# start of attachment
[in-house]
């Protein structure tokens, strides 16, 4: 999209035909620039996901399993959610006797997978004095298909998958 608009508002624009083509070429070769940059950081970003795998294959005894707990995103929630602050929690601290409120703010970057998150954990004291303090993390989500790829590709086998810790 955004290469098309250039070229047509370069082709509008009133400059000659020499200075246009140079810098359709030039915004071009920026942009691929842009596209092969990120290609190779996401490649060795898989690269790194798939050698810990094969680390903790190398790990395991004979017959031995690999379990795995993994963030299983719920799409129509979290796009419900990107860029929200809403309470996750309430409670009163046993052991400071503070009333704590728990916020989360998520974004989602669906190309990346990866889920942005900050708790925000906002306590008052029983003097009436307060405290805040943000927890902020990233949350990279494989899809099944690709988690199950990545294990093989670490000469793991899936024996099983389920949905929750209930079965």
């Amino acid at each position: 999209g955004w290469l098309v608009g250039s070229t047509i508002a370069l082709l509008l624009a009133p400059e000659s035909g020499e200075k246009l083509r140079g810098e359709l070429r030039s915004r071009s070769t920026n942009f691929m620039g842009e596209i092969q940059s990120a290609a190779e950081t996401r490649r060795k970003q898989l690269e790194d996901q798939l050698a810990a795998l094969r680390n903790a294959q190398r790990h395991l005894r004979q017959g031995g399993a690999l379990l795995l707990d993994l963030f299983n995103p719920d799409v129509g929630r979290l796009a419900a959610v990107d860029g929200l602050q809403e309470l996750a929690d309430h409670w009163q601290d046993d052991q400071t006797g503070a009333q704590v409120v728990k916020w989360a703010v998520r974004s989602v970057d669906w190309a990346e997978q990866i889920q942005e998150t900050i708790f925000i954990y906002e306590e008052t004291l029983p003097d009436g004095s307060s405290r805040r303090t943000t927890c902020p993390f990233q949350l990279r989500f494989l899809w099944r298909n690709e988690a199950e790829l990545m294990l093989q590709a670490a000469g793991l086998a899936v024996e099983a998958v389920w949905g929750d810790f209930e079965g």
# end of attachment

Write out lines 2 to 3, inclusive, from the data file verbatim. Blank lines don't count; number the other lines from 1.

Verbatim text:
């Protein structure tokens, strides 16, 4: 999209035909620039996901399993959610006797997978004095298909998958 608009508002624009083509070429070769940059950081970003795998294959005894707990995103929630602050929690601290409120703010970057998150954990004291303090993390989500790829590709086998810790 955004290469098309250039070229047509370069082709509008009133400059000659020499200075246009140079810098359709030039915004071009920026942009691929842009596209092969990120290609190779996401490649060795898989690269790194798939050698810990094969680390903790190398790990395991004979017959031995690999379990795995993994963030299983719920799409129509979290796009419900990107860029929200809403309470996750309430409670009163046993052991400071503070009333704590728990916020989360998520974004989602669906190309990346990866889920942005900050708790925000906002306590008052029983003097009436307060405290805040943000927890902020990233949350990279494989899809099944690709988690199950990545294990093989670490000469793991899936024996099983389920949905929750209930079965």
């Amino acid at each position: 999209g955004w290469l098309v608009g250039s070229t047509i508002a370069l082709l509008l624009a009133p400059e000659s035909g020499e200075k246009l083509r140079g810098e359709l070429r030039s915004r071009s070769t920026n942009f691929m620039g842009e596209i092969q940059s990120a290609a190779e950081t996401r490649r060795k970003q898989l690269e790194d996901q798939l050698a810990a795998l094969r680390n903790a294959q190398r790990h395991l005894r004979q017959g031995g399993a690999l379990l795995l707990d993994l963030f299983n995103p719920d799409v129509g929630r979290l796009a419900a959610v990107d860029g929200l602050q809403e309470l996750a929690d309430h409670w009163q601290d046993d052991q400071t006797g503070a009333q704590v409120v728990k916020w989360a703010v998520r974004s989602v970057d669906w190309a990346e997978q990866i889920q942005e998150t900050i708790f925000i954990y906002e306590e008052t004291l029983p003097d009436g004095s307060s405290r805040r303090t943000t927890c902020p993390f990233q949350l990279r989500f494989l899809w099944r298909n690709e988690a199950e790829l990545m294990l093989q590709a670490a000469g793991l086998a899936v024996e099983a998958v389920w949905g929750d810790f209930e079965g």